in fact we possibly should regard all wild places to be sacred.
But I wonder if leys are established by human activity?
Post by Cursuswalker
Personally I would want to establish a "Newhenge".That is to say an
Avebury sized ditch and bank in which large gatherings could be held.
Another idea is a series of stone circles consisting of an outer circle of
365 stones, for the Solar cycle, an inner circle of 30 stones(Well 29.5) for
the Lunar cycle, and between them a circle of 56 stones for the 56 years it
takes for the two cycles to completely synchronise. Truly a stone-circle
for our times.
Sounds wonderfull, but check for lay lines before siting!
Post by Cursuswalker
What about various life-rites being carried out in such a place, including
the establishment of Pagan cemeteries?
Would there be a take up on this and what form should they take?
You bet. You might be surprised by the response!
The nearest thing we have here is a privately owned woodland cemy.

Borin
Lady Nina
2004-10-22 20:57:13 UTC
Permalink
Post by Borin
in fact we possibly should regard all wild places to be sacred.
I think I aspire to the "all places are sacred, even the rubbish and
syringe strewn ones" [1] approach, but it is very much an aspiration.

[1] perhaps these ones more so, whole train of thought on desperate
lives and desperate measures, solace and comfort is bubbling under
atm.
--
Lady Nina
Really, really ought to get changed and head out.

ZXR400 CG125 mps ZX-9R lrtc
Jani
2004-10-22 23:06:27 UTC
Permalink
Post by Lady Nina
Post by Borin
in fact we possibly should regard all wild places to be sacred.
I think I aspire to the "all places are sacred, even the rubbish and
syringe strewn ones" [1] approach, but it is very much an aspiration.
[1] perhaps these ones more so, whole train of thought on desperate
lives and desperate measures, solace and comfort is bubbling under
atm.
Hmm. If everywhere is sacred including as-mentioned-above, then presumably
one goes for "more sacred than others". Otherwise, if you follow it through
to the logical conclusion, you end up with a very broad paradigm in which
phrases like "ground being" start being tossed around, and you end up with a
christian telling you that that's what they said in the first place ;)

I don't think "wild places" are any more sacred than any other places. I
*do* think that humans who have totally lost their ability to live with, as
opposed to on, wild places are missing out on a lot - but then they also
gain a lot, as well. It depends whether you want to be part of the
multi-dimensional-web, or just make the most of the surface. Listening to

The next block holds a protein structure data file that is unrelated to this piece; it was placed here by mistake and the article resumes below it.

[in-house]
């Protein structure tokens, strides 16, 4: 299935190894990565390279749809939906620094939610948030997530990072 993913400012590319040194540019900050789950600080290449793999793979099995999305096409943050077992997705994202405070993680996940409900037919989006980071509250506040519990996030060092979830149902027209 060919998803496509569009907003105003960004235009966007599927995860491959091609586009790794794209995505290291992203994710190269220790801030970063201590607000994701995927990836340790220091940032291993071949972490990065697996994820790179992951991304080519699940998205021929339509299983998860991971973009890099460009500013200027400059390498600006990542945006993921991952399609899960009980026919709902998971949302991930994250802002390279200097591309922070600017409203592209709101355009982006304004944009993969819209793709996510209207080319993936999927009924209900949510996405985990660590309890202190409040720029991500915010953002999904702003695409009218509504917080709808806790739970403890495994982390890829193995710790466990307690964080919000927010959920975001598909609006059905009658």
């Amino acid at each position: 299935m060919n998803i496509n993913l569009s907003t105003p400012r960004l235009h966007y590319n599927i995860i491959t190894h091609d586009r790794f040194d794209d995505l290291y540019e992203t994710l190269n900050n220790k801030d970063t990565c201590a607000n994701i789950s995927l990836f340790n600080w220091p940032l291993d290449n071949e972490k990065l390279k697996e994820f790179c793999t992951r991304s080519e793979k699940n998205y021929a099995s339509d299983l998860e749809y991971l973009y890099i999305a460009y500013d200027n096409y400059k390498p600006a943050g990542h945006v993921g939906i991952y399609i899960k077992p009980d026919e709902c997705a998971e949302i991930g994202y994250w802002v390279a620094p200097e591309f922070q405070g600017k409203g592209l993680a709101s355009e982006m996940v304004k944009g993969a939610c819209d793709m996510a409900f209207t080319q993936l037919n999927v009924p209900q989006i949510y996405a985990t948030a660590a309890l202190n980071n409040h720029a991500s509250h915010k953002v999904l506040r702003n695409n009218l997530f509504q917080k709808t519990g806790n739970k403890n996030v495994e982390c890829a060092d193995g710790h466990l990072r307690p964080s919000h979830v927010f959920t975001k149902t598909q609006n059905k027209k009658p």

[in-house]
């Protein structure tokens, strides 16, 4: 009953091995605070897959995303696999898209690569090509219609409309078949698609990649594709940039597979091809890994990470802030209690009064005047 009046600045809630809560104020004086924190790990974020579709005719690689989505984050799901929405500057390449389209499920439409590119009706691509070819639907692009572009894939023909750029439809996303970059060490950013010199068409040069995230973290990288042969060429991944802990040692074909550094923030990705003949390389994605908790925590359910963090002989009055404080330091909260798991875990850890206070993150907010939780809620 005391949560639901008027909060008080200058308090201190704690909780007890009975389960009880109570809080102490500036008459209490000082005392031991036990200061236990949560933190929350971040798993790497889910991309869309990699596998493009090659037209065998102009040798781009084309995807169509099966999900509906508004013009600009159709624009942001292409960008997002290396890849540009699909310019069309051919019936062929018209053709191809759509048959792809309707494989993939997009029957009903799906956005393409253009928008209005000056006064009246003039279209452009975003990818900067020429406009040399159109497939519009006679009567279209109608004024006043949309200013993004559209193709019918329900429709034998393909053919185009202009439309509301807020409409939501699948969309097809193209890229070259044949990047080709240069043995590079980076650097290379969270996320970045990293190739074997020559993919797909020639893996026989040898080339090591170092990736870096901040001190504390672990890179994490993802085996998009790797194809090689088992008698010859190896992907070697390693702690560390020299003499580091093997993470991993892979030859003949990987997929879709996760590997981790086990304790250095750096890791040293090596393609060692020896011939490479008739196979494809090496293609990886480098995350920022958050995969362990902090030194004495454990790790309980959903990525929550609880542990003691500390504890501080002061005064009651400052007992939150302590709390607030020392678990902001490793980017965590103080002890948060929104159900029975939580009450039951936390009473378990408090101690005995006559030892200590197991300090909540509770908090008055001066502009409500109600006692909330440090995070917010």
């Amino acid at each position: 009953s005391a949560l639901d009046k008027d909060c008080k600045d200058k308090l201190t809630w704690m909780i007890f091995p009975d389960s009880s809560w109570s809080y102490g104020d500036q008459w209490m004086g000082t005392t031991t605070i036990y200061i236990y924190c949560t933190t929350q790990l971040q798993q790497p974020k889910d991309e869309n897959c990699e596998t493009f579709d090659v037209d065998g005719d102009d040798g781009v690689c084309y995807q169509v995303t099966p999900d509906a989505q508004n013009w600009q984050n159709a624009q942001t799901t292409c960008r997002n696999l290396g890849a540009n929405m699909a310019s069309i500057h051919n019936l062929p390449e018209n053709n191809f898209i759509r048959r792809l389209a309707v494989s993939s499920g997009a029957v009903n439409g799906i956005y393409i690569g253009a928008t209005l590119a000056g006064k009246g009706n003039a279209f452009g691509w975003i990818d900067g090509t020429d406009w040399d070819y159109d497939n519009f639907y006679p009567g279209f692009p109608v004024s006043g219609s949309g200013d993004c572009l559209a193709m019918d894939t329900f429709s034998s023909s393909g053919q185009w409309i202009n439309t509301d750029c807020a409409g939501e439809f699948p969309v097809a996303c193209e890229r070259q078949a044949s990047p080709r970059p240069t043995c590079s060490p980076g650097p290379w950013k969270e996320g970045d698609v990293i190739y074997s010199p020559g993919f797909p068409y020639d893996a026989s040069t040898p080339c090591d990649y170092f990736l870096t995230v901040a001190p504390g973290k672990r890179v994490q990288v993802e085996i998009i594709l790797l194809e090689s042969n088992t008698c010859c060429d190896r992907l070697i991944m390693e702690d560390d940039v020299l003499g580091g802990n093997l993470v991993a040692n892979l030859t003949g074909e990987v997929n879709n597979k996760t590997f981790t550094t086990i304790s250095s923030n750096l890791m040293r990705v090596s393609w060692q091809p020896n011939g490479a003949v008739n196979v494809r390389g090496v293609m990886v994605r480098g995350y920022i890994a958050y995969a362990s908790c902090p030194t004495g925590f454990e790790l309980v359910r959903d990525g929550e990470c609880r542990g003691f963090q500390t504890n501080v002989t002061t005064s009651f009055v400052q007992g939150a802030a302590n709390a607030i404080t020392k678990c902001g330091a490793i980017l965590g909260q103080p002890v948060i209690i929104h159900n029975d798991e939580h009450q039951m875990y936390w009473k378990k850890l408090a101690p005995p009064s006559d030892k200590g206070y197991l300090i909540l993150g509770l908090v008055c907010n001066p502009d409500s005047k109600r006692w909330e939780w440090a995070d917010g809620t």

some of the crap that's talked on the American ngs, they seem to have
totally and utterly lost the plot, as far as "sacred" and "land" is
concerned.

Jani
(putting several rants back in the box and sitting on the lid)
'Thenie
2004-10-23 09:25:37 UTC
Permalink
Post by Jani
Post by Lady Nina
Post by Borin
in fact we possibly should regard all wild places to be
sacred.
Post by Jani
Post by Lady Nina
I think I aspire to the "all places are sacred, even the
rubbish and
Post by Jani
Post by Lady Nina
syringe strewn ones" [1] approach, but it is very much an
aspiration.
Post by Jani
Post by Lady Nina
[1] perhaps these ones more so, whole train of thought on
desperate
Post by Jani
Post by Lady Nina
lives and desperate measures, solace and comfort is bubbling
under
Post by Jani
Post by Lady Nina
atm.
Fascinating concept.
Post by Jani
Hmm. If everywhere is sacred including as-mentioned-above, then presumably
one goes for "more sacred than others". Otherwise, if you follow it through
to the logical conclusion, you end up with a very broad paradigm in which
phrases like "ground being" start being tossed around, and you
end up with a
Post by Jani
christian telling you that that's what they said in the first
place ;)

I also subscribe to the "all places are sacred" view, though it's
dissonance that interferes with the ability to perceive it.
Dissonance can be the rubbish and syringes, but it can also be the
wounding of the energies and entities in a place. Overlay by
overlay, that which was first laid down gets drowned out by
subsequent layers of energy and power. Some things dissipate over
time, but newer things stick for a time. Still, under it all, is
the power of the Earth and the more power local entities.

ISTM nothing goes farther in reclamation of the sacred and the
'feel' of it than just turning and treating a place with the
reverence and respect all places are due. In that respect, one is
merely removing the dissonance (or consciously separating from it)
that prevents one from recognising the sacredness inherent and
already present there.

Apart from that, depending on our own inner arrangement (which
creates certain areas of clarity and other areas of dissonance),
some places and entities and even energies are more successful at
piercing human thickheadedness than others, more to do with the
unique inner arrangements of the unique individual humans (and
sometimes other lifeforms) than any special quality of that which
manages the piercing. It's a matter of matching up the light with